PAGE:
In the Name of the Father, the Son and the Holy Ghost.
How often have we heard today’s parable about those people who were called to
the Bridal Feast of the King, and who refused to come: the one who had acquired
a plot of land; he thought he was in possession of it; in reality, he was so
attached to it that he could not detach himself from it: he was a prisoner of
what he thought he possessed.
And so it is with whatever we imagine we possess; it is enough for us to have
the smallest thing in our hand - and this hand is alienated to us; we cannot use
it anymore, we cannot use our arm, our whole body is conditioned by what we
possess, or imagine we possess: we are held a prisoner by it.
Others refused to come because they had bought five pairs of oxen: they had to
try them, they had a task to fulfill, they had work to do, they had perhaps what
they believed to be a mission in life, and therefore they had no time for
anything except that that was their personal concern.
And the last refused to come because his heart was full of his own joy: having
married, how could he be concerned with anyone else’s marriage? He was full of
his own joy - how could he participate in anyone else's joy? And so, they all
turned away from the call.
Doesn't it apply very directly to us? Each of us possesses something that he
deems so important that he is prepared to turn away from God - yes, from God:
there is no time for prayer, there is no time for worship; to turn away from
other people who need him because he is busy with his own business?
And how often happened that we are full of joy or of sorrow - but they are our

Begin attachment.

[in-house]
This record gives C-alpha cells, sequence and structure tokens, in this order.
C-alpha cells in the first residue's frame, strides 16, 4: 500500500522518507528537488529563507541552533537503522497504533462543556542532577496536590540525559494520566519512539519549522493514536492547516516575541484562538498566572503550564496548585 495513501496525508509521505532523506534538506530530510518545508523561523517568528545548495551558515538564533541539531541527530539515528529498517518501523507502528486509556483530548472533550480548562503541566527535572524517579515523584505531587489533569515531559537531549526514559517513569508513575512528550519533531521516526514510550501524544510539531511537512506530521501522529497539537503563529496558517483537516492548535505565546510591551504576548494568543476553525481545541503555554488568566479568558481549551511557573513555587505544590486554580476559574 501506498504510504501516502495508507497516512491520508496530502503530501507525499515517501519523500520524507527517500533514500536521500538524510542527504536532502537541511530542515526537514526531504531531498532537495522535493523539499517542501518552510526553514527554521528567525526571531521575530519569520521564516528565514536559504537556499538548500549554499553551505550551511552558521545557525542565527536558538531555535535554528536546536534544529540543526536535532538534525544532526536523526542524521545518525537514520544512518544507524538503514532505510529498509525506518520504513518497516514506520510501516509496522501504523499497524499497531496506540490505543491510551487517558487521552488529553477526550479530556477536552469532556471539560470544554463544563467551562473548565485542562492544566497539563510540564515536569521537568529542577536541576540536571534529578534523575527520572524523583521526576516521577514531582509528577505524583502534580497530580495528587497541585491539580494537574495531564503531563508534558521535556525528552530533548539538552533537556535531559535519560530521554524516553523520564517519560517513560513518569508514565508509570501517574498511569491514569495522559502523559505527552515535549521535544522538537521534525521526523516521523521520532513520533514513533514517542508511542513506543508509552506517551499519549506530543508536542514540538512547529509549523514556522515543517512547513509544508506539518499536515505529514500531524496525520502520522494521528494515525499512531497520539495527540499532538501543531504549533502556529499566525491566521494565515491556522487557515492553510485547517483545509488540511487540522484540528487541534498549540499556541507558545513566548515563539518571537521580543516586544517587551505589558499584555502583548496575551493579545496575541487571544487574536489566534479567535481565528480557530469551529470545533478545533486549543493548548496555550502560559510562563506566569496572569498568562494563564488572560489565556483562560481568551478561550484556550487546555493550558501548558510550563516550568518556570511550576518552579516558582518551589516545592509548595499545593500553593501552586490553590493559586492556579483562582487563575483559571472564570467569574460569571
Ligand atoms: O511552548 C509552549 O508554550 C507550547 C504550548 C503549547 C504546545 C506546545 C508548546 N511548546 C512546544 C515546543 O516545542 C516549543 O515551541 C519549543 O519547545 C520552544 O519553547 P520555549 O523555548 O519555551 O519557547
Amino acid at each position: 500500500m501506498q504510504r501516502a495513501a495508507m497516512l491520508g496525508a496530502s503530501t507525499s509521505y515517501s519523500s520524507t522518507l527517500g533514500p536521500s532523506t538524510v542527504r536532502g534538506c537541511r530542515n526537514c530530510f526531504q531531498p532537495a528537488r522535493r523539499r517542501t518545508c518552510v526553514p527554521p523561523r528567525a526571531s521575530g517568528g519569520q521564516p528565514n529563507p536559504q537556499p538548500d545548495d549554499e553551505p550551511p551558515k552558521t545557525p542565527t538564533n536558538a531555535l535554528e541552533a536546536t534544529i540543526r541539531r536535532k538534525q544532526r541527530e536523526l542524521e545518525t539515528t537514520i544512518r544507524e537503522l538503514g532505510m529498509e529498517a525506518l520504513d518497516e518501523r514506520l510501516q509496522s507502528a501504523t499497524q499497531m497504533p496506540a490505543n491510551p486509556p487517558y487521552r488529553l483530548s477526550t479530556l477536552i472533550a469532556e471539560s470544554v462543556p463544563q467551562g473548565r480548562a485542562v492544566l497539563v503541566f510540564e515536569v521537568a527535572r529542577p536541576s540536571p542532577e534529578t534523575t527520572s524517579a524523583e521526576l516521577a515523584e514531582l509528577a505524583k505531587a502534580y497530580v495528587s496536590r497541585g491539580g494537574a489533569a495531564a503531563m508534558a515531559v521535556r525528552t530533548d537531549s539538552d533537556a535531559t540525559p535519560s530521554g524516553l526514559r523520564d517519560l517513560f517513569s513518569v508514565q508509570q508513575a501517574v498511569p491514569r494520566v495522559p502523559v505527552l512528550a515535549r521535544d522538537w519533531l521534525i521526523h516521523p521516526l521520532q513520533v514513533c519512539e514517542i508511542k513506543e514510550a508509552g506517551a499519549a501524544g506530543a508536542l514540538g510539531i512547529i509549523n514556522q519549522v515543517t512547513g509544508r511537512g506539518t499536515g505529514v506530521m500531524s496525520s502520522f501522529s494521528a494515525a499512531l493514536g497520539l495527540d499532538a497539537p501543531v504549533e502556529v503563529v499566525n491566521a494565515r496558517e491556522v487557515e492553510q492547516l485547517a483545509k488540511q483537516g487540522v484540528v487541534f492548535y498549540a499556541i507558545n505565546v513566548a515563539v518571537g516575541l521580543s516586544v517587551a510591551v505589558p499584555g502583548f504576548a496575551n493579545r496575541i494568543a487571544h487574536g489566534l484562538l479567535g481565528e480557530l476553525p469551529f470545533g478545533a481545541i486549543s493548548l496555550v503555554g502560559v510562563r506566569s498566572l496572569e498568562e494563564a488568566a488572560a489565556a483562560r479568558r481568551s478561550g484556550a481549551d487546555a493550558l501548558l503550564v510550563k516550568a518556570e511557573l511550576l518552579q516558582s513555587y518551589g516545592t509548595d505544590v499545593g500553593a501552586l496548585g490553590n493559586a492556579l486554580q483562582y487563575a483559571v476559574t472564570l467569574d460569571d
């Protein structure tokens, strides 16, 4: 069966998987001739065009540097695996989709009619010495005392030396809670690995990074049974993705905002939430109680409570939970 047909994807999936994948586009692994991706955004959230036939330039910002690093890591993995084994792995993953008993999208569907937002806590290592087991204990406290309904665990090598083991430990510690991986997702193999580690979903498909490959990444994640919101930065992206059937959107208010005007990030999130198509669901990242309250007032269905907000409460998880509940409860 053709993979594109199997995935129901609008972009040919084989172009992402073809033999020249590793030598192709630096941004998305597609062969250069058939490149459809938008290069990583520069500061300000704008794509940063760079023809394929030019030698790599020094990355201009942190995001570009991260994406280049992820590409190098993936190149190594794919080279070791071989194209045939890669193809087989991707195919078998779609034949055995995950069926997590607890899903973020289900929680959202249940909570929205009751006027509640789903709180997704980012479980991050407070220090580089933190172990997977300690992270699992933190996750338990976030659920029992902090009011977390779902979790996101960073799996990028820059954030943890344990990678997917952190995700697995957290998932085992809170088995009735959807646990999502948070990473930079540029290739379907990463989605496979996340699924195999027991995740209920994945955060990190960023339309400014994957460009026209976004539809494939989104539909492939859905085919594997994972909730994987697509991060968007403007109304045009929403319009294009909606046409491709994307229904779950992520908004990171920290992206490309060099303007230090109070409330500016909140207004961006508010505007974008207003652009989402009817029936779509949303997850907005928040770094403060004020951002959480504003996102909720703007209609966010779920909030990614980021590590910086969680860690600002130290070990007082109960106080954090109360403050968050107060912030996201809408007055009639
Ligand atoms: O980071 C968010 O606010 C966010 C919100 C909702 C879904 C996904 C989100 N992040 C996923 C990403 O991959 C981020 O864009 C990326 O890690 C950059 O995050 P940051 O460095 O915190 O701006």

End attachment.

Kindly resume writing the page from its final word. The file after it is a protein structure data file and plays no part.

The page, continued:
own, we hug them to our heart, we have no time for anyone else's sorrow or
anyone else’s joy.
But then, what should we do? We hear every Sunday in the Liturgy words that say,
‘Let us lay aside all the cares of this life’; does it mean that we must turn
away from the earth on which we live, from the tasks which are ours, from the
joys and true sorrows that come our way? No!
But there is an answer to it perhaps in the lines that precede the reading from
the Epistle which we heard today, where we are told: Are you risen with Christ?
Are you where He is? Is your life hid in God with Christ?.. What does it really
mean to us? It means that if we are dead with the death of Christ to everything
which is destructive of love, destructive of compassion, which is
self-centredness, which is self-love, which leaves no space for anyone but
ourselves - if we are dead to all this, and if we have accepted life on Christ's
terms, ready to live for others, live for God, live for the joy and life of
those who surround us - then we are risen with Christ, and our life is indeed
hid with Christ in God, it is at the very depth of God, at the very depth of
divine love! And then we can turn to the earth; then, instead of possessing we
can serve, instead of overpowering we can try to bring this earth of ours, in an
act of love, in an act of reverence to be free, to be God's earth, to be able to
bring fruit, not as it does being raped, being violently possessed by us, but
giving us its fruit in an act of responsive love. And the same applies to our
tasks; we are called to serve, we are called to make of all our life an act of
concern, of love, of service - then, all that we do becomes an act of God, then
it becomes meaningful and it does not separate us from God.
And if joy has come into our heart, it is a gift of God; if sorrow has come into
our heart, we can carry it t o God, for it to be integrated in the mystery of
Let us reflect on this! Let us truly lay aside all the cares of this life in the
sense that let us not be prisoners, but free: Christ has come to set us free.
And then the earth, and our labour, and our joys, and our sorrows and everyone
on earth will become part of the Kingdom of God. Then indeed, our life will be
hid with Christ in God, but a God Who have chosen so to love the world to be
incarnate, to become man among men, to take upon Himself all the human destiny,
createdness, life in a fallen world, the consequences of human sin, and even the
loss of God which is what kills. And, having accepted it all in an act of saving
and redempting love, He has risen, and anyone can enter into eternal life, the
life of the resurrection by uniting himself or herself to Christ. Amen.